This article which I have reblogged from Schaefer Marketing Solutions, emphasises the importance of content in your social media marketing strategy. 

Kremlin cannon

The level playing field has turned into a content arms race

(This article was written by Mark Schaefer and was originally published on the Schaefer Marketing Solutions website. Click Here to access the original article).    

Have I ever told you how much I love Gini Dietrich? For me, she is such an amazing role model for dong it right on the social web. And if you’re one of the five people on earth not already following her Spin Sucks blog, go do that now.

Gini is a smart and savvy friend and we don’t always see eye to eye, which makes her an even better friend. Last week she penned a post about how Facebook seems to be unfairly squeezing money from us by forcing us to use paid promoted posts to reach people who are already following us. It’s a good point of course, but I fell off Gini’s wagon at this point:

The awesome thing about the web and social media, in particular, is it levels the playing field. No longer do you need millions of dollars to spend on PR firms and ad agencies in order to build your brand and reputation among the masses.

Today all you need is a good writer, a self-hosted website and/or blog, and organically grown social networks. With those three things, you suddenly are competing with the big boys for reputation and credibility. You’re seen as a thought leader in your industry. You’re creating kinship among your prospects. And you’re selling in a way that has never before been possible.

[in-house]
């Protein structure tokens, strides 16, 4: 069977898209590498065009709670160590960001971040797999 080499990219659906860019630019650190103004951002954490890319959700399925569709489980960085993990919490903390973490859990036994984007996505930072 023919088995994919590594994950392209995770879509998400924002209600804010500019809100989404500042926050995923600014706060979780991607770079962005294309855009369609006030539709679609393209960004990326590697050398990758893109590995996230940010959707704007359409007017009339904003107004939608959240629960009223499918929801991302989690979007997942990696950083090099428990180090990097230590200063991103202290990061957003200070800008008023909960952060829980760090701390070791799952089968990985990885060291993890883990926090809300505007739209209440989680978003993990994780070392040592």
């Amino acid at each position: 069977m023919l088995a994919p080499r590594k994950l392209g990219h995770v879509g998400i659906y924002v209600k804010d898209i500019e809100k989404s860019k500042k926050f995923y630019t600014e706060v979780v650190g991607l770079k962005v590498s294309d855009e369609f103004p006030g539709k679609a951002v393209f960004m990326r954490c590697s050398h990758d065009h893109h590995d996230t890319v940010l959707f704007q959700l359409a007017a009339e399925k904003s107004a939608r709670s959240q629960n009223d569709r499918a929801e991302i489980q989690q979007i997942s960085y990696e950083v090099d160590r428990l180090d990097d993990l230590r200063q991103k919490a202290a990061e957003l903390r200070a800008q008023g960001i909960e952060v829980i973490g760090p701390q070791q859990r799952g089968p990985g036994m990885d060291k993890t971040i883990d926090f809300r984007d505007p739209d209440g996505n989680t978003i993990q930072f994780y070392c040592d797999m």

All of the tools are free so it’s a really low barrier to entry. And it works.

You see, I have been thinking just the opposite about our social media world. Yes, three years ago Gini was probably right. When the social web was young almost any foray into social media was novel and attracted attention. It was pretty cheap and the entry barriers were indeed low. You could post a video of a bride falling into a swimming pool and it would go viral.

No longer.

Today YouTube is mainstream entertainment fueled by slick corporate video content. People have increasingly sophisticated expectations about what they’re going to find on your Facebook page, Twitter stream, or blog.

I recently saw a statistic that stated there was more information created on the web in the last two years than all of human history combined. I don’t know if that is true or not and I rarely let facts get in the way of a good story anyway, so let’s just say it makes a point — there is an enormous amount of data to get through these days. Heck, even Mashable makes me dizzy.

The content arms race

To succeed on the social web today you better bring your A Game and a bucket of money. To connect with customers today you need to consistently provide useful, relevant, and entertaining content — and that is not cheap. And as the information density on the web increases, so too will the cost to produce that great content.

Yes, yes, I know there are plenty of companies who are still finding niche success with modest social media programs but as soon as their competitors get in the game, the content arms race begins.

As I wrote recently, the social web is NOT a level playing field. There is definitely a first-mover advantage for people who have the money to create useful content and overwhelming amounts of it (which then become entrenched in the search rankings). In the long term, you probably will NOT be competing with the “big boys” (as Gini states) with just a writer and a blog.